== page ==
So you did your apprenticeship at the Cadishead shop then?
I did the apprenticeship there mainly but at the same time we used to do half a week at each shop. So I was doing the assistant’s job at Warrington and the apprenticeship at Cadishead over in Greater Manchester. 

When did you open up here?
We have only been here just coming up to a year and a half now. After I had finished my apprenticeship, I ran the Warrington shop and my dad stayed in Cadishead. I worked in Warrington for about 10 years and then because as you now the industry has got that much bigger over the last few years that we needed to expand again. So I have just moved into the town centre here.

Do you find the town centre better?
For me yes because obviously I have got my own shop. When you are working for somebody else they always let the workers do the mundane work, which is understandable really. I mean I do that now; I let the other lad do all the work that I don’t really want to do. It is sort of part of the package really and we all have to start somewhere. Carl is doing really well but you have to start at the bottom basically. 

I have known Carl for 10 years now and have been tattooing him for the same amount of time. He has always been asking me, for years, about the fact that he wants to be a tattooist. I was always trying to put him off, you know as tattooists do. You are creating your own competition otherwise aren’t you? He was adamant and he stuck with it. He went and got himself set up. He got himself a little shop but I think he was struggling a bit, you know what I mean? Added to which he didn’t have the guidance either, which we are really lucky to have. But anyway, he was that adamant and willing to learn that I took him on and he is coming on well.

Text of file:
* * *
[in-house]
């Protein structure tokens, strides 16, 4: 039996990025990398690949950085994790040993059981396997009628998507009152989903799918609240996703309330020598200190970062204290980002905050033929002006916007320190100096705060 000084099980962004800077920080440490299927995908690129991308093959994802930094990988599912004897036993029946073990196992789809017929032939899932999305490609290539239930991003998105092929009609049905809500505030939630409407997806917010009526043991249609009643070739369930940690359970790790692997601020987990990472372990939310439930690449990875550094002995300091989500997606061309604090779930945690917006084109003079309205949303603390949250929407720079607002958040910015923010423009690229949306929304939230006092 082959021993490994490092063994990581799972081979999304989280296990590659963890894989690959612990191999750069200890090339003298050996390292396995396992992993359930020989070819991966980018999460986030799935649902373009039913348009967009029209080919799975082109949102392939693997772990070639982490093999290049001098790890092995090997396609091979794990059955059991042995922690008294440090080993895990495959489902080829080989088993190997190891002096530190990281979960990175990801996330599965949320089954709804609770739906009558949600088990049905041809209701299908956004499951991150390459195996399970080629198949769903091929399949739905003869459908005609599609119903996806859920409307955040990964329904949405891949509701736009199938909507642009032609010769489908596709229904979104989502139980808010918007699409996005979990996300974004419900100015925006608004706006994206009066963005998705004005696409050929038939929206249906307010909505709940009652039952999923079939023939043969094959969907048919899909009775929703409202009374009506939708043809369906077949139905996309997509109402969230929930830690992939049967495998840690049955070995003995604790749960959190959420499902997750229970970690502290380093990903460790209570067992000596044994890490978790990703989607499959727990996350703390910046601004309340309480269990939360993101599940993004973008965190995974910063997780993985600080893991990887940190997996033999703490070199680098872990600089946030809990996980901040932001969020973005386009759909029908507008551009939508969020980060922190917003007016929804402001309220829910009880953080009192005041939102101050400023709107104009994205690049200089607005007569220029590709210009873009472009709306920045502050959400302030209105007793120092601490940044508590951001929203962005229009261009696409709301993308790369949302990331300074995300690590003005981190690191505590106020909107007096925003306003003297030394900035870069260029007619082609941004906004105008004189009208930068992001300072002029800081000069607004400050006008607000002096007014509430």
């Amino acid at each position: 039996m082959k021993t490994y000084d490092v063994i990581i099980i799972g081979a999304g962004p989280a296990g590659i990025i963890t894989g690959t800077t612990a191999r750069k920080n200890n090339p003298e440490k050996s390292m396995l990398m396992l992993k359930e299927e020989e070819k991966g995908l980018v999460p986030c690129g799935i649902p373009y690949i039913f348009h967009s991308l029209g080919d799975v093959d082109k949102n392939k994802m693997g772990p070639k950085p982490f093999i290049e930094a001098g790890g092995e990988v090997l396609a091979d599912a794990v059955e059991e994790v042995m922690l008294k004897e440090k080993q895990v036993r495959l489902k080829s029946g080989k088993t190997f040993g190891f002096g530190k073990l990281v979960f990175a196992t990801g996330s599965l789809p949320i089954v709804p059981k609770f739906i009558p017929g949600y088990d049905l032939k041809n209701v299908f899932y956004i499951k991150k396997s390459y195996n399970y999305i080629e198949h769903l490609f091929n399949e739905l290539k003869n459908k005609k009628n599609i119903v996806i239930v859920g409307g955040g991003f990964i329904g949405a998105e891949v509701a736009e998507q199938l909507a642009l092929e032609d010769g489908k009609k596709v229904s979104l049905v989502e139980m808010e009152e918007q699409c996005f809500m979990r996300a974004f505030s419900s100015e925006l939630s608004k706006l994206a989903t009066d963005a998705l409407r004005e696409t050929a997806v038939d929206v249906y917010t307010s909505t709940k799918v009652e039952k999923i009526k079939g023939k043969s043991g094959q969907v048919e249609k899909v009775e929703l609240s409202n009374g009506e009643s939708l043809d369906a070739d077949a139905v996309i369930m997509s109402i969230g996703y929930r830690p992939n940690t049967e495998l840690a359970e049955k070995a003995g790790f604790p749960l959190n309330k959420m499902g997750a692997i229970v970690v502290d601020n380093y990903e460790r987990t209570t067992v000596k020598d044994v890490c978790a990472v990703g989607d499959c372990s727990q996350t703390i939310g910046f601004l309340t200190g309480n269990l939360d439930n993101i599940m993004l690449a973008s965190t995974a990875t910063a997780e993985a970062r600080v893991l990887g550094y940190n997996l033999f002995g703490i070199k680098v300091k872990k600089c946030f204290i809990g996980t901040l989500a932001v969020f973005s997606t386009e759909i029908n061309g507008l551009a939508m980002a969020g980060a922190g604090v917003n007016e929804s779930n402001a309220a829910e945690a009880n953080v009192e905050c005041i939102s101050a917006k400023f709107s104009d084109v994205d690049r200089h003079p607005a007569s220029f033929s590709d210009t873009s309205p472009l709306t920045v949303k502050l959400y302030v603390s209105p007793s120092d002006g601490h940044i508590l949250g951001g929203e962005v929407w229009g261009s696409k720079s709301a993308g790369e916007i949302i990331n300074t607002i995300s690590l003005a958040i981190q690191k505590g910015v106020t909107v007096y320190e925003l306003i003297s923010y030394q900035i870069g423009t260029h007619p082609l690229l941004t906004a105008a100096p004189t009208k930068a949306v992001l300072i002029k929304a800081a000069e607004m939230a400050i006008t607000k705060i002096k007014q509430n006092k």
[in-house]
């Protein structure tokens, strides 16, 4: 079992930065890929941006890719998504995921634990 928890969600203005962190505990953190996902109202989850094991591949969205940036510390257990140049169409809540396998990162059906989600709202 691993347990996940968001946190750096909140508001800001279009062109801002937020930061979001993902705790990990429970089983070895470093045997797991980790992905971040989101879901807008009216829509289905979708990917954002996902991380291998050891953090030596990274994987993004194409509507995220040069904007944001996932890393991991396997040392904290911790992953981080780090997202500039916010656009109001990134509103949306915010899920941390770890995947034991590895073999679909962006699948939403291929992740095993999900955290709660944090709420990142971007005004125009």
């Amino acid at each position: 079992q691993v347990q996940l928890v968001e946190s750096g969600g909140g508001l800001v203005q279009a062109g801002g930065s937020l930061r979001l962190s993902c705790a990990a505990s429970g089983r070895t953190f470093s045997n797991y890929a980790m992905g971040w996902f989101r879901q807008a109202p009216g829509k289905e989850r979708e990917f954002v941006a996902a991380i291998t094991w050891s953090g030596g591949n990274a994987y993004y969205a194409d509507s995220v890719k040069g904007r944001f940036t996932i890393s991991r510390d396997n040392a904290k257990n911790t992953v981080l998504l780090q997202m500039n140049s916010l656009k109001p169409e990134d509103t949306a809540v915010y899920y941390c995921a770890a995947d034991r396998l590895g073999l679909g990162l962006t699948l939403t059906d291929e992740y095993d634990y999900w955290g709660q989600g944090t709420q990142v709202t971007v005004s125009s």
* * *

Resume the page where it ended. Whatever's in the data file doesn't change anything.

So his enthusiasm paid off in the end then?
Yeah and along with him came Jason. Jason was working with Carl atthe time so I was looking for a new assistant as well and Jason just slotted straight in.

So there are just the three of you here then?
At the moment yes and it is enough for now. We have been looking at expanding in the future and have been looking for a bigger shop. I think I am probably like every other tattooist and have a list as long as my arm of people who want to be apprentices. I don’t know if they think it is just a fashion thing at the moment. It is not; it is a living and a way of life